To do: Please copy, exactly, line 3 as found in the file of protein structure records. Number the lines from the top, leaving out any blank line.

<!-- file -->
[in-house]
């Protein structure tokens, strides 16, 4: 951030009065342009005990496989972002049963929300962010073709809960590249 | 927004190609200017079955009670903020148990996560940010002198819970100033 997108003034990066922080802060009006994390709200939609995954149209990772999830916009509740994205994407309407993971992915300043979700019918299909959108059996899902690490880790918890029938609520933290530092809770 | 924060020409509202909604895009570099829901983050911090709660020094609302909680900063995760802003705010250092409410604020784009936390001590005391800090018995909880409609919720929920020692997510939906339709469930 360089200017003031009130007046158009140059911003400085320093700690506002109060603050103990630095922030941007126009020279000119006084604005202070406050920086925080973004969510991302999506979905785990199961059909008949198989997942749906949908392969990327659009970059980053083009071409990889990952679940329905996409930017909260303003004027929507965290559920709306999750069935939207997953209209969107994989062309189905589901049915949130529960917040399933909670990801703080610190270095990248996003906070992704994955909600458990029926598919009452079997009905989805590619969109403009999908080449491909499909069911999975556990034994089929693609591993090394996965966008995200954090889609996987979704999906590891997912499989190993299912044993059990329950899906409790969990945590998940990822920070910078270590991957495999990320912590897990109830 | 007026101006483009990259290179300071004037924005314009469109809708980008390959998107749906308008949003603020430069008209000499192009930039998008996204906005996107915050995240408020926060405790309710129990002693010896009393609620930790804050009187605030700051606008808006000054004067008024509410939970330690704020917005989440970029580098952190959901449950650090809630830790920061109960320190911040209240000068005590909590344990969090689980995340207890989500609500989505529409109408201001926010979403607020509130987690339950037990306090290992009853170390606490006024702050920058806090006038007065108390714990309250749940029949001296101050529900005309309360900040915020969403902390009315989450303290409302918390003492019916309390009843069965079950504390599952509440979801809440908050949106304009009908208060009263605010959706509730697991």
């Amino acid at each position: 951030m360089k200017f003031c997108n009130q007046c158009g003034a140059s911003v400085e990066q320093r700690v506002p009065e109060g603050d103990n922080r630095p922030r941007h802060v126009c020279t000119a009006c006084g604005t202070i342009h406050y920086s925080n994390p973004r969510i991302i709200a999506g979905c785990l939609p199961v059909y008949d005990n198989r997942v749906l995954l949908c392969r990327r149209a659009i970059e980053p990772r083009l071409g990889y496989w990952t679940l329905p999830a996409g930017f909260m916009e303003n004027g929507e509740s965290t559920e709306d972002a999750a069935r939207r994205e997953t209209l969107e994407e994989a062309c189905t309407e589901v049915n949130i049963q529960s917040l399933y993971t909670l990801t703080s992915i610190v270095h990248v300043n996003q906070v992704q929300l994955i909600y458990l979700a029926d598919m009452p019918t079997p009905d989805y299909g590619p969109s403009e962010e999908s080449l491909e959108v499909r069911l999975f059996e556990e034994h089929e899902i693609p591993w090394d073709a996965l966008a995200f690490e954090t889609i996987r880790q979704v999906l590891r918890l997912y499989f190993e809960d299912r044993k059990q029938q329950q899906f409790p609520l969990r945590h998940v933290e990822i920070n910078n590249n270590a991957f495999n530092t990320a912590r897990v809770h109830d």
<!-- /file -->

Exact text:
């Amino acid at each position: 951030m360089k200017f003031c997108n009130q007046c158009g003034a140059s911003v400085e990066q320093r700690v506002p009065e109060g603050d103990n922080r630095p922030r941007h802060v126009c020279t000119a009006c006084g604005t202070i342009h406050y920086s925080n994390p973004r969510i991302i709200a999506g979905c785990l939609p199961v059909y008949d005990n198989r997942v749906l995954l949908c392969r990327r149209a659009i970059e980053p990772r083009l071409g990889y496989w990952t679940l329905p999830a996409g930017f909260m916009e303003n004027g929507e509740s965290t559920e709306d972002a999750a069935r939207r994205e997953t209209l969107e994407e994989a062309c189905t309407e589901v049915n949130i049963q529960s917040l399933y993971t909670l990801t703080s992915i610190v270095h990248v300043n996003q906070v992704q929300l994955i909600y458990l979700a029926d598919m009452p019918t079997p009905d989805y299909g590619p969109s403009e962010e999908s080449l491909e959108v499909r069911l999975f059996e556990e034994h089929e899902i693609p591993w090394d073709a996965l966008a995200f690490e954090t889609i996987r880790q979704v999906l590891r918890l997912y499989f190993e809960d299912r044993k059990q029938q329950q899906f409790p609520l969990r945590h998940v933290e990822i920070n910078n590249n270590a991957f495999n530092t990320a912590r897990v809770h109830d």